In addition to membrane-associated molecules derived from their membrane of origin, both exosomes and microvesicles contain soluble proteins and nucleic acids as cargos (Valadi et al., 2007; Guescini et al., 2009). Though the specific mechanisms of cargo sorting into EVs are unclear, ESCRT-dependent and ESCRT-independent pathways are believed to contribute to this process (van Niel et al., 2018). Selectivity for specific protein cargo is further regulated by diverse post-translational modifications, such as ubiquitination, sumoylation, and phosphorylation (Blot et al., 2004; Saman et al., 2012; Villarroya-Beltri et al., 2013). Caveolin-1 also controls sorting of exosomal protein cargo, in addition to exosome biogenesis (Albacete-Albacete et al., 2020). Regulation of the RNA content in EVs was shown to be achieved by RNA-binding proteins targeting RNAs to the site of EV synthesis to protect them from degradation or by recognizing specific sequence motifs to control exosomal sorting (Villarroya-Beltri et al., 2013). Meanwhile, the cargo sorting process may be altered in cancer to allow packaging of cancer-specific cargo in EVs (Welton et al., 2010; Ji et al., 2013; Thakur et al., 2014). Aberrant expression of oncogenic molecules like EWS-FLI1 and EV biogenesis molecules like caveolin-1 may deregulate various mechanisms in cells, thereby altering the repertoire of proteins, RNAs, and other biomolecules packaged in their EVs. Additionally, some pathways may potentially be manipulated during tumorigenesis to allow the predominant secretion of one type of EV, such as in hepatocellular carcinoma where long non-coding RNAs are upregulated to enhance exosome secretion (Cao et al., 2019; Yang et al., 2019). Once released by donor cell, the uptake of EVs by a recipient cell may occur through two processes: endocytosis or direct fusion with the plasma membrane of a recipient cell (Morelli et al., 2004; Parolini et al., 2009). Internalization of EVs releases the cargo of donor cells into recipient cells, enabling intercellular communication. In recipient cells, EVs may induce changes in cell phenotype by the transfer of morphogens, such as Hedgehog proteins in humans and Wingless proteins in Drosophila, to establish a gradient in tissue, whereby signals state cell maintenance or differentiation (Greco et al., 2001; Martínez et al., 2006). EVs may also transfer receptors such as B1-receptor to allow stimulation of an inflammatory response by agonists (Kahn et al., 2017). In tumorigenesis, EVs may transfer oncogenic proteins as cargo, as depicted by the transmission of EGFRvIII receptor from glioma cells to induce oncogenic activity in other cells (Al-Nedawi et al., 2008). The intercellular communication functions of EVs are also exploited by cancer cells to modify the tumor microenvironment (TME) and normal cells within it.

Ewing Sarcoma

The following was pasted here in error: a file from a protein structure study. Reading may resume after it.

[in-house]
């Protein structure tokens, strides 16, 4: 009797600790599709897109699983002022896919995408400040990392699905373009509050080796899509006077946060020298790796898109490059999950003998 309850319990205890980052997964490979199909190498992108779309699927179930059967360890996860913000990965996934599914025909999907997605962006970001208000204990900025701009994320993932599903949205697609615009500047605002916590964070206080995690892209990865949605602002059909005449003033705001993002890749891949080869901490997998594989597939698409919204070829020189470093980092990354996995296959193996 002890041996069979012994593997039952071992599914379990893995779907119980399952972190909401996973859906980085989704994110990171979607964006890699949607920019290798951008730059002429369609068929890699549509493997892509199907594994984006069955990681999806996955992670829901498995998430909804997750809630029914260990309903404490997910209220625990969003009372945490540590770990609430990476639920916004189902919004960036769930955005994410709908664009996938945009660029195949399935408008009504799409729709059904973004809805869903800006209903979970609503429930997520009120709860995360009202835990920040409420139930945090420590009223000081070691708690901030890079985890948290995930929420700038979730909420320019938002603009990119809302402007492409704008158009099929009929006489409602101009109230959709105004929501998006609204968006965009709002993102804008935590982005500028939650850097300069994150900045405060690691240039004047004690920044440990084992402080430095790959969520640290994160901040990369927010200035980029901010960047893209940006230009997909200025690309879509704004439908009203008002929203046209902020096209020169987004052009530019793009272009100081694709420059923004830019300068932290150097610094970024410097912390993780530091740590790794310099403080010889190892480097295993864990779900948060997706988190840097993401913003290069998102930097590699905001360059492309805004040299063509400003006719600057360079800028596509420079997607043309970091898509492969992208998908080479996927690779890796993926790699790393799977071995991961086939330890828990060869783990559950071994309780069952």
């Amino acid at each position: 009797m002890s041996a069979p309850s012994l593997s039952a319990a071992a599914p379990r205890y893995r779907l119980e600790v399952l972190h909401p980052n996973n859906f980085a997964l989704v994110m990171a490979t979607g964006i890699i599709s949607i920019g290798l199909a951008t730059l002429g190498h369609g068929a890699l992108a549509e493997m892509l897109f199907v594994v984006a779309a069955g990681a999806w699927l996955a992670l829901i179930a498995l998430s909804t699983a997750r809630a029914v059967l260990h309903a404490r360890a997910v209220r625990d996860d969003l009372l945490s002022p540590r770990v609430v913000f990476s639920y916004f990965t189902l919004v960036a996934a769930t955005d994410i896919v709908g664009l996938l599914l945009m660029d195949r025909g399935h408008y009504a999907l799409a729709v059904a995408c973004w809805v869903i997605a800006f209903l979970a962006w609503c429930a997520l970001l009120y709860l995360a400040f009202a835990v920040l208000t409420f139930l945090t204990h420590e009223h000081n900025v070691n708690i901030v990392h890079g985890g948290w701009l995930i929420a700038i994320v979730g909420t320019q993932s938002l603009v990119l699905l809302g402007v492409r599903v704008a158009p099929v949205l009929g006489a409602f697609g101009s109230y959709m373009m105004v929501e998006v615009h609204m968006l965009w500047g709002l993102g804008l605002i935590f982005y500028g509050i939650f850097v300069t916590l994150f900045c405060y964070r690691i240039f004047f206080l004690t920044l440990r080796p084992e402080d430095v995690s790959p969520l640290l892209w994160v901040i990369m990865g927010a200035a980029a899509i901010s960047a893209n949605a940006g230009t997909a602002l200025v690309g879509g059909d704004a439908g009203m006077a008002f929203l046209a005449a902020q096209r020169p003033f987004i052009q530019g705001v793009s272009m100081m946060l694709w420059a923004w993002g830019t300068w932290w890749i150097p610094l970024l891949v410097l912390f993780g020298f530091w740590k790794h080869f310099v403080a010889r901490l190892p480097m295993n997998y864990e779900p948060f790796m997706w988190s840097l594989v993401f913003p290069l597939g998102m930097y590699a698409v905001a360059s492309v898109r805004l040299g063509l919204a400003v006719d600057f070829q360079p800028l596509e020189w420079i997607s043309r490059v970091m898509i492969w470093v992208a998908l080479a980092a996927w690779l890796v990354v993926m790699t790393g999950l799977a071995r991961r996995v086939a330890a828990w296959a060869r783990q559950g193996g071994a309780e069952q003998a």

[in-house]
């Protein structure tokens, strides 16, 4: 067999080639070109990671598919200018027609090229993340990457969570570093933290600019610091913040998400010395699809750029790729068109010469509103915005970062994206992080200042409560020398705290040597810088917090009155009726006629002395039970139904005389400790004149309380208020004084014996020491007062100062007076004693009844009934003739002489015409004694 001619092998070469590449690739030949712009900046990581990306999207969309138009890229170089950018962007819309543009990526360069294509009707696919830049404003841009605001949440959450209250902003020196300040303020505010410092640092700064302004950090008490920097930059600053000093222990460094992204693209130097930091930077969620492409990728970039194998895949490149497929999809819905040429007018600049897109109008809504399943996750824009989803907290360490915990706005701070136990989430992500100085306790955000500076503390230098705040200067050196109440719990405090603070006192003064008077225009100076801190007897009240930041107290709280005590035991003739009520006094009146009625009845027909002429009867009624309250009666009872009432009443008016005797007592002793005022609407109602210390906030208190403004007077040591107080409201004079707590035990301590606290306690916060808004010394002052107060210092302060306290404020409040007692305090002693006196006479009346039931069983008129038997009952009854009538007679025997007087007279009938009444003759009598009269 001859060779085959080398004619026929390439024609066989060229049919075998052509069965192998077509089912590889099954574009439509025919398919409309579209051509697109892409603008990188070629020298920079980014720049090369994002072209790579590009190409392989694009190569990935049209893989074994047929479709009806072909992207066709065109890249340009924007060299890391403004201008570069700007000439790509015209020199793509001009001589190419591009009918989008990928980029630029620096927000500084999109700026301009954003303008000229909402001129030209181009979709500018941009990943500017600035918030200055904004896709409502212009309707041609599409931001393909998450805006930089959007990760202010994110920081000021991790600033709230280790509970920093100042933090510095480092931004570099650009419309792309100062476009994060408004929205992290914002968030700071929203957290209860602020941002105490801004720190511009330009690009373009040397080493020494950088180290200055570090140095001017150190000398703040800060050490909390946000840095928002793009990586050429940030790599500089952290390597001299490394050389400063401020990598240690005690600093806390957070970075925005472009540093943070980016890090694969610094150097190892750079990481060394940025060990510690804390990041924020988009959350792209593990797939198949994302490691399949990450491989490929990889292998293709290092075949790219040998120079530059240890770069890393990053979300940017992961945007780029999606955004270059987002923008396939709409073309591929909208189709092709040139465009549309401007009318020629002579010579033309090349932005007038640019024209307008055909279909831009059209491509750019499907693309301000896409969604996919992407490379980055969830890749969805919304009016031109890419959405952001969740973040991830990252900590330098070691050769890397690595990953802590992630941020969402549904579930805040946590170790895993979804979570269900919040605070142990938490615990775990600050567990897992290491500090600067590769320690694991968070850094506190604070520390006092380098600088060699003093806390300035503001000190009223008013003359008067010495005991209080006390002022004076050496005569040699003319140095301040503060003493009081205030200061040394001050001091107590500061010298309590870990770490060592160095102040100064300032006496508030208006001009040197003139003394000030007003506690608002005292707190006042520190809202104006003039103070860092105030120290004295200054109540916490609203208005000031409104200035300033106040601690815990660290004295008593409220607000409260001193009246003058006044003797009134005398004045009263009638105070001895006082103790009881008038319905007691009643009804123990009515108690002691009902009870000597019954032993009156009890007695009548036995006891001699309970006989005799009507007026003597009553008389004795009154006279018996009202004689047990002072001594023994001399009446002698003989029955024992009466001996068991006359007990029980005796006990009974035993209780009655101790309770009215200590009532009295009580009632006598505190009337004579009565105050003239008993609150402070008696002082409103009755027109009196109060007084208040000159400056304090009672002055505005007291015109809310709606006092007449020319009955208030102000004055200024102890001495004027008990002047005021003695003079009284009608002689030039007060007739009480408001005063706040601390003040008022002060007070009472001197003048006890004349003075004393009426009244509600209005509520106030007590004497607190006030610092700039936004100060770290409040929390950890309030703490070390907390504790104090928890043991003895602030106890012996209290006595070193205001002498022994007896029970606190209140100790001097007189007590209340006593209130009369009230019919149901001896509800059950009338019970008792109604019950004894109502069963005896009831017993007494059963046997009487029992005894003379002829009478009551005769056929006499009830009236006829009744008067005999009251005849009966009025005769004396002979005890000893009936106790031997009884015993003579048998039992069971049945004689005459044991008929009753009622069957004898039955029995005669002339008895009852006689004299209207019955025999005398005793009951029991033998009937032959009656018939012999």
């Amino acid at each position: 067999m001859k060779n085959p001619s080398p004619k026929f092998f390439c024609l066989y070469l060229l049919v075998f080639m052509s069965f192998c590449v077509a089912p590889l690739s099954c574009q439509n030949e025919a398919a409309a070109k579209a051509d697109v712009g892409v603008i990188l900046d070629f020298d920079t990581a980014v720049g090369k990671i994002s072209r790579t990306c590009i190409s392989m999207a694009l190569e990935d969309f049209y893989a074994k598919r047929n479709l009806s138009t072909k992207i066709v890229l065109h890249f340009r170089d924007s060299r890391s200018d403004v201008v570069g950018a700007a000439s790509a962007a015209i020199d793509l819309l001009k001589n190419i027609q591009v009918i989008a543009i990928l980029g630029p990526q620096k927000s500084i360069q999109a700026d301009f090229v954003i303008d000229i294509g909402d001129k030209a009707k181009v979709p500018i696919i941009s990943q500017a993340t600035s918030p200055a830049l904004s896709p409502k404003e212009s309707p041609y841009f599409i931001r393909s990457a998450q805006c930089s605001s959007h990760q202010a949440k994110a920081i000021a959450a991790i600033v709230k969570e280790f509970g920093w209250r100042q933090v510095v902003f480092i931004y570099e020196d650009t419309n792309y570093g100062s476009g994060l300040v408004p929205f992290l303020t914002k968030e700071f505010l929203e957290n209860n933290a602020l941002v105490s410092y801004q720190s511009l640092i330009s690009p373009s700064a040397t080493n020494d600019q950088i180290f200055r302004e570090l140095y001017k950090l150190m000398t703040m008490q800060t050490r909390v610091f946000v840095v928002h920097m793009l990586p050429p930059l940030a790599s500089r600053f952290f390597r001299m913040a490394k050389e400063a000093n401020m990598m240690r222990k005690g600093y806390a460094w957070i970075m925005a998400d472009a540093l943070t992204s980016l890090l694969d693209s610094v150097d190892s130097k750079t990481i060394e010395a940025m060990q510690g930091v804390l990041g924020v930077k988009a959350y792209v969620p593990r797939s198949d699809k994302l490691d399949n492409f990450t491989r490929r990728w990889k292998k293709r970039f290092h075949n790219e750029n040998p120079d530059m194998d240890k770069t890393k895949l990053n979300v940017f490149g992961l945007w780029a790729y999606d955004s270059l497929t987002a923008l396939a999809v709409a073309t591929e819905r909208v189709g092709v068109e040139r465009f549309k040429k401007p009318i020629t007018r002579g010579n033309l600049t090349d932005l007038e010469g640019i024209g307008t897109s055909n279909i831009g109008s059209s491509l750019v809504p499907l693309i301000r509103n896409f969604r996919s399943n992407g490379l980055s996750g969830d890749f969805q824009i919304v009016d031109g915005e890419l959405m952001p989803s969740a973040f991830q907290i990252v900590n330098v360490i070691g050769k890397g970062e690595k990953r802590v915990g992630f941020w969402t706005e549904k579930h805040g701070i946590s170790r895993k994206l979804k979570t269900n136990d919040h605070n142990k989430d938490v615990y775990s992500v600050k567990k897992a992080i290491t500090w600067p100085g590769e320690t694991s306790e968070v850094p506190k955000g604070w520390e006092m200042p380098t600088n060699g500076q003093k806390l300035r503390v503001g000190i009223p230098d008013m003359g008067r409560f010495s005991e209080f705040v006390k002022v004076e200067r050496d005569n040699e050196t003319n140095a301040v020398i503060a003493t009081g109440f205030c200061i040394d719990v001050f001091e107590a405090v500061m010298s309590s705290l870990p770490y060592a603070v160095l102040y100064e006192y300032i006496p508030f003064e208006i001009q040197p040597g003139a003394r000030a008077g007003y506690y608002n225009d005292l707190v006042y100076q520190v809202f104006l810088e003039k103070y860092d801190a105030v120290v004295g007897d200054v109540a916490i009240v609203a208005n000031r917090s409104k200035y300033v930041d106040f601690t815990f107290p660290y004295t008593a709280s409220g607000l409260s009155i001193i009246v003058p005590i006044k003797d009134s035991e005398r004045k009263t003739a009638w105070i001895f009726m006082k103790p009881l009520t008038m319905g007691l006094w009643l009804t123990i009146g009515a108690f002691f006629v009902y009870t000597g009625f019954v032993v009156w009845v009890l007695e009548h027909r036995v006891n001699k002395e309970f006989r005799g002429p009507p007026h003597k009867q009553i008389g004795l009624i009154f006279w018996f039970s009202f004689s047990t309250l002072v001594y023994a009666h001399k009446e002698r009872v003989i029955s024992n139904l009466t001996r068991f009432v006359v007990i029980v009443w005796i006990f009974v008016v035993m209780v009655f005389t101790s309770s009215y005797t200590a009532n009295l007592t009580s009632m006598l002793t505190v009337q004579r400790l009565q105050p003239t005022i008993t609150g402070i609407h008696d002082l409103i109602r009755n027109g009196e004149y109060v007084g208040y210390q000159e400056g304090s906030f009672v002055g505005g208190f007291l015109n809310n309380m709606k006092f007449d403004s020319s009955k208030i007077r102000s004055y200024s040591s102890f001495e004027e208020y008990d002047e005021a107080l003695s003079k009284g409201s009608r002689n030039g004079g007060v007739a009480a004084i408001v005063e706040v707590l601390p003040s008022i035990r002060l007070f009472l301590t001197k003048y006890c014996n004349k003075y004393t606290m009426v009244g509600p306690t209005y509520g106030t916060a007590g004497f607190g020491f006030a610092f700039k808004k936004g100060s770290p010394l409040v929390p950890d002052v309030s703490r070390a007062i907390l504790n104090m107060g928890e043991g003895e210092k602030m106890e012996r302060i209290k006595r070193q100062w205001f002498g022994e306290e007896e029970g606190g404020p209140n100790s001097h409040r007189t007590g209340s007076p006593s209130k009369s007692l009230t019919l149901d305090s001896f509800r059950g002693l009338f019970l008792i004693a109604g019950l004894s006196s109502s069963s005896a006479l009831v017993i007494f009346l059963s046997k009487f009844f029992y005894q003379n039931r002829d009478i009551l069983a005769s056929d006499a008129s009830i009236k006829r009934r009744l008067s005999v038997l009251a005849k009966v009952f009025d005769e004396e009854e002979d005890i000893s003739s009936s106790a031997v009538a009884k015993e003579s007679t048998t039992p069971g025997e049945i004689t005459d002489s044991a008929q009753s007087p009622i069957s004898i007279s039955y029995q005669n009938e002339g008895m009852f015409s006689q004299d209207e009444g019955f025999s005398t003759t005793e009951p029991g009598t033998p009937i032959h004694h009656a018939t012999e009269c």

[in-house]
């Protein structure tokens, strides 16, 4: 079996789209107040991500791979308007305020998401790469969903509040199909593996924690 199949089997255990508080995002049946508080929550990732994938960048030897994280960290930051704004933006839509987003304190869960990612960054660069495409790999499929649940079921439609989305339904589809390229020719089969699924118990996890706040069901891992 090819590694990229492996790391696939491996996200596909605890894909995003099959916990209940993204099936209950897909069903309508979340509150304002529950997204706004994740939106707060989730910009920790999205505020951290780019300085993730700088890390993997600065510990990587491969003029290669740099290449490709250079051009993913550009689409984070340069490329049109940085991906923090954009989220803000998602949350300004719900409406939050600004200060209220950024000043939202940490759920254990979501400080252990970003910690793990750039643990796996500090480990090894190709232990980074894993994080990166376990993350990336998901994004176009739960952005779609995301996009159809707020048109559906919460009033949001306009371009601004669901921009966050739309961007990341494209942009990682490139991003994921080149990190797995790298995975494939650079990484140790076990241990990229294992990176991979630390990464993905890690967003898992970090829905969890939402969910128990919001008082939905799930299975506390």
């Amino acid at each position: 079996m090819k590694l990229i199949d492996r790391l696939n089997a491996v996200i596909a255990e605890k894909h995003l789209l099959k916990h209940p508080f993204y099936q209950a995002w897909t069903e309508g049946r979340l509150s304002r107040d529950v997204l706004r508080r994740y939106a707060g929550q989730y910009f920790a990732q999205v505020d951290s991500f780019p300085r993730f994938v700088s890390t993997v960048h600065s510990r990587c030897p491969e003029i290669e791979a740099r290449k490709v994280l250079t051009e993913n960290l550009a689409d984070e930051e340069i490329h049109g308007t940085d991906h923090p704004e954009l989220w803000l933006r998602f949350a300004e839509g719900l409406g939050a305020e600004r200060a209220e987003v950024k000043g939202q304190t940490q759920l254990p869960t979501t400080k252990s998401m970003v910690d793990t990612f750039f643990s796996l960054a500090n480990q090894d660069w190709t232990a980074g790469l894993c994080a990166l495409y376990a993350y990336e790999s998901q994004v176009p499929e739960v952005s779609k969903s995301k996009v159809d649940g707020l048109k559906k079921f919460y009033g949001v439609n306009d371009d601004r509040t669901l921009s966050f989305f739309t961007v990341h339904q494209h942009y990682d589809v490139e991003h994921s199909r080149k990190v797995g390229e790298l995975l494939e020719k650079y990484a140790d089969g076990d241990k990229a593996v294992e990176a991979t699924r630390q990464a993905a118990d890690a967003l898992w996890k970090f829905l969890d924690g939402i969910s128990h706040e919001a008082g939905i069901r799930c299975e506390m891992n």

Ewing sarcoma (EwS) is an aggressive bone and soft tissue sarcoma that is the second most common bone tumor in children and young adults (Grünewald et al., 2018). The peak incidence of EwS occurs at age 15, being more frequent in males than females with a ratio of 3:2. EwS patients with localized disease have a 5-year overall survival rate of ∼65–75% (Gaspar et al., 2015). However, approximately 20–25% of patients present with metastasis at diagnosis, which is associated with a dismal survival rate of <30% which has not improved for decades (Gaspar et al., 2015).

Ewing sarcoma is characterized by the presence of chromosomal translocations, most commonly the t(11;22)(q24;q12) chromosomal abnormality found in 85% of EwS cells (Delattre et al., 1992). This results in the fusion of the FET family gene EWSR1 with the ETS family gene, FLI1. The expression of EWS-FLI1 oncogenic chimeric fusion protein functions as a chimeric transcriptional activator modulating the expression of downstream target genes leading to key tumorigenic events in EwS (Delattre et al., 1992; Ohno et al., 1993). Epigenome profiling shows that EWS-FLI1 functions as part of a crucial chromatin remodeling complex that drives epigenetic reprogramming by inducing and suppressing cell type-specific enhancers to regulate the activation of spatial and temporal components of gene expression in tumors and likely indirectly, in the TME (Tomazou et al., 2015; Sheffield et al., 2017). EWS-FLI1 uses divergent chromatin remodeling mechanisms to induce an open chromatin state of GGAA microsatellites, creating EwS-specific enhancers that physically interact with target gene promoters and/or enhancers, inducing oncogene activation and repressing tumor suppression (Riggi et al., 2014; Johnson et al., 2017). Additionally, EWS-FLI1 is known to regulate a number of non-coding RNAs, which in return could modulate gene expression and therefore could potentially act as epigenetic regulators in EwS tumorigenesis (Grünewald et al., 2018). In the remaining 15% of EwS negative for EWS-FLI1 fusion transcripts, fusion variants between EWSR1 and other ETS genes are found, mainly involving the ERG gene (Sorensen et al., 1994). Other EwS fusion transcripts have also been identified, such as EWS-ETV1, EWS-ETV4, and EWS-FEV, however, these fusions transcripts are rarely seen, compared to EWS-FLI1 and EWS-ERG fusions (Grünewald et al., 2018).